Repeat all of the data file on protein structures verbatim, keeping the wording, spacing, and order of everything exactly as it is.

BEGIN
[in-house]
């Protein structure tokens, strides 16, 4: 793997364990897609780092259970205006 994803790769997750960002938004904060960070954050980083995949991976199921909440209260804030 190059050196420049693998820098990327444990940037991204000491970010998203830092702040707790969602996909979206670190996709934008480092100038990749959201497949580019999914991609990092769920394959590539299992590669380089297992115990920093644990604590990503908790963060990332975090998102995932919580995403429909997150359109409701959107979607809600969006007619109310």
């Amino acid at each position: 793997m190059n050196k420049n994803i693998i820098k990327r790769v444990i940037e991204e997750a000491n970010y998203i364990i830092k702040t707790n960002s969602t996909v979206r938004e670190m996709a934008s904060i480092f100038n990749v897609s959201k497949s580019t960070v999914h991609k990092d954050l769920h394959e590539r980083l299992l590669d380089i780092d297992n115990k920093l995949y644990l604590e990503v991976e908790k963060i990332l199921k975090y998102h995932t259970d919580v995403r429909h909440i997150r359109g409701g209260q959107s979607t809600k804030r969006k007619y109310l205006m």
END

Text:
[in-house]
């Protein structure tokens, strides 16, 4: 793997364990897609780092259970205006 994803790769997750960002938004904060960070954050980083995949991976199921909440209260804030 190059050196420049693998820098990327444990940037991204000491970010998203830092702040707790969602996909979206670190996709934008480092100038990749959201497949580019999914991609990092769920394959590539299992590669380089297992115990920093644990604590990503908790963060990332975090998102995932919580995403429909997150359109409701959107979607809600969006007619109310």
């Amino acid at each position: 793997m190059n050196k420049n994803i693998i820098k990327r790769v444990i940037e991204e997750a000491n970010y998203i364990i830092k702040t707790n960002s969602t996909v979206r938004e670190m996709a934008s904060i480092f100038n990749v897609s959201k497949s580019t960070v999914h991609k990092d954050l769920h394959e590539r980083l299992l590669d380089i780092d297992n115990k920093l995949y644990l604590e990503v991976e908790k963060i990332l199921k975090y998102h995932t259970d919580v995403r429909h909440i997150r359109g409701g209260q959107s979607t809600k804030r969006k007619y109310l205006m």